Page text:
The top nine spots on the AppDynamics/Mobile Strategies 360 3G Index stayed the same for the week ending April 3, compared to the previous week ending March 27. This is remarkable consistency, says Peter Kacandes, senior product marketing manager, mobile, web and synthetics, for AppDynamics.
And yet, five of the top nine companies on the 4G index shuffled around. Why would mobile sites in one network shuffle around but hold steady in a different network? Well, it’s complicated, Kacandes says.
First, the index is dependent on the relative positions of the other companies, Kacandes says. For example, on the 3G index, J.Crew Group Inc.’s mobile site home page performance ranking remained the same at No. 13 from week to week. On 4G, J. Crew rose four spots to No. 8 after its speed index improved by 0.5 seconds.
“In 3G, J. Crew also had an improvement in Speed Index (a 0.7 second decrease), but when compared to everybody else, they still wound up in the same spot,” Kacandes says. “In 4G, the change was enough to move them relative to the other companies.”
The Speed Index, which ultimately determines a mobile site’s ranking on the index of 30 companies’ mobile site performance, is a complicated metric, Kacandes says. It looks at the percent of content on a mobile home page that is displayed and how quickly, and compares those ratios over the course of the week.
“There is a very complex interaction between the size of different assets and how long it takes them to load over different network speeds. It’s not a purely linear scaling,” Kacandes says.
“The Speed Index is useful because it allows you to compare the perceived performance from the user perspective for different sites that may have very different page weights and page metrics, such as visually complete and start render,” he adds. Visually complete time is the time it takes a web browser to finish drawing the visual elements on the home page, and start render is the time it takes for the web browser to start drawing the elements on the home page.
Kacandes also notes that while the top nine spots on the 4G index weren’t exactly the same compared to the previous week, they were fairly consistent.
“Morton’s held the top spot, Gilt fell two spots, Etsy and Cheesecake moved up one spot,” he says. “Costco, Illinois, Budget were all in the same positions.”
In the middle of the pack, Nordstrom Inc. dropped four spots on 3G to No. 26 from No. 22 the previous week. A Nordstrom spokesman declined to comment.
Also, Fathead.com moved up three spots on 3G to No. 23 from No. 26 the previous week, despite a 500-kilobyte increase in the home page weight and a 4.8-second increase in the visually complete time. Start render time also decreased by 0.6 seconds, Kacandes says.
“We have compressed the image files used for our carousel on the home page, utilizing less complex images while retaining the quality,” Jones says.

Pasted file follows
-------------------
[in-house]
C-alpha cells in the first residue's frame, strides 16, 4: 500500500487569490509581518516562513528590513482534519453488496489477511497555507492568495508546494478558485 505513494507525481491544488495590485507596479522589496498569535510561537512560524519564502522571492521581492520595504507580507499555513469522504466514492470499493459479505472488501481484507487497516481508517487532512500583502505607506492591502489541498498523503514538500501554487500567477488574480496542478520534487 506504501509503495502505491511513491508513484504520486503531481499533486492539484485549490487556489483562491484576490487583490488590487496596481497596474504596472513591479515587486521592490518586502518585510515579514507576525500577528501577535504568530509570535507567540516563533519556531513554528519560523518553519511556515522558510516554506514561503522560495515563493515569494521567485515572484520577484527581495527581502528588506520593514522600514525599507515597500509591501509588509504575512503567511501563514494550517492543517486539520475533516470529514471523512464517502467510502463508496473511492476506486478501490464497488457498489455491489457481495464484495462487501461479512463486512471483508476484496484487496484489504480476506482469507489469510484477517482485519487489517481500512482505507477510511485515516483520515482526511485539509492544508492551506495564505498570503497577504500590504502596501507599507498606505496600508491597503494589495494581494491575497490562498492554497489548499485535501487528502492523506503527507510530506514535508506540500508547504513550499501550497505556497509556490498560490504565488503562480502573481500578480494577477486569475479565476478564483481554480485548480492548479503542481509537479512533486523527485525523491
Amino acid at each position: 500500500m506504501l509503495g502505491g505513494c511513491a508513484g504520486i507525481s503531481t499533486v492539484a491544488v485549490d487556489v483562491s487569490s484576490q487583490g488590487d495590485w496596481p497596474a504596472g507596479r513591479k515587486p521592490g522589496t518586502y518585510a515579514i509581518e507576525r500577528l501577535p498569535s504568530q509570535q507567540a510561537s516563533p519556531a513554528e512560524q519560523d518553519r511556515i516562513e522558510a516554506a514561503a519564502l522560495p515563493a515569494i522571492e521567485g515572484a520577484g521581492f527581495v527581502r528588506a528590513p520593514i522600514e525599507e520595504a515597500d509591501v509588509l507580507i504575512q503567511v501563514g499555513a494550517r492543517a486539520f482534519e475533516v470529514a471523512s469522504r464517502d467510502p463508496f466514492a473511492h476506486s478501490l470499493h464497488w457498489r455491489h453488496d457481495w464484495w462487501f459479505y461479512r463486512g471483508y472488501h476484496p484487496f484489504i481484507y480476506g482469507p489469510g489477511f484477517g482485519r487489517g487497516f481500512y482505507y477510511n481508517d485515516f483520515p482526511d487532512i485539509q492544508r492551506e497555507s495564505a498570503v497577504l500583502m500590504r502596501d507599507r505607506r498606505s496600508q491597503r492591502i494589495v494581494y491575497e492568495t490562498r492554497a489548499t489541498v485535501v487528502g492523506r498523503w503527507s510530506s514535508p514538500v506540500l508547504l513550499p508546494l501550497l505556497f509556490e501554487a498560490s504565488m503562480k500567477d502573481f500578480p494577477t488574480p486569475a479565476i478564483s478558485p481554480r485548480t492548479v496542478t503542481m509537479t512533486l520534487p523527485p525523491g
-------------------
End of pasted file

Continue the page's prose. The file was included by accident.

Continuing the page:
The exclusive AppDynamics/Mobile Strategies 360 Index tracks key mobile site metrics across a range of sites to calculate a weekly average Speed Score on both 3G and 4G mobile carrier networks. The index represents a snapshot of mobile site performance across industries, including retailers such as HSN.com, insurance companies such as NorthwesternMutual.com and restaurants such as McDonalds.com.
AppDynamics each week measures performance metrics of both 3G and 4G networks for each of the 30 sites in the index to determine each site’s Speed Score.
First render: The time, (in seconds) it takes until the web browser starts drawing the visual elements of a home page.
Visually complete: The time (in seconds) it takes until the web browser has completed drawing the visual elements of a home page.
Number of elements loaded: The number of resources loaded by a home page.
Complete load: The size of the home page when all data is loaded (in megabytes).
Using these metrics, the index calculates the Speed Score. The Speed Score is a ratio that rewards businesses for displaying more visual content on the mobile home page earlier rather than later. The earlier a mobile site home page looks complete to a consumer, the better the mobile experience for the visitor, even if a few remaining elements are displayed later. A site with a higher ratio of content displayed earlier will have a better Speed Score than a site with the same visually complete time but a longer first render time.
For example, site A may have a visually complete home page load time of three seconds, loading 90% of its content in the first second and the remaining 10% in seconds two and three. Site B may have the same three-second visually complete time, but present zero content in the first two seconds and 100% in the third second. The sites have identical visually complete times, but Site A will be perceived as much faster, and will earn a better Speed Score as a result.
The index is accompanied by a chart on MobileStrategies360.com that is refreshed weekly to illustrate how each mobile site performs as well as index averages. Click here to access the performance chart for the week ending April 3.
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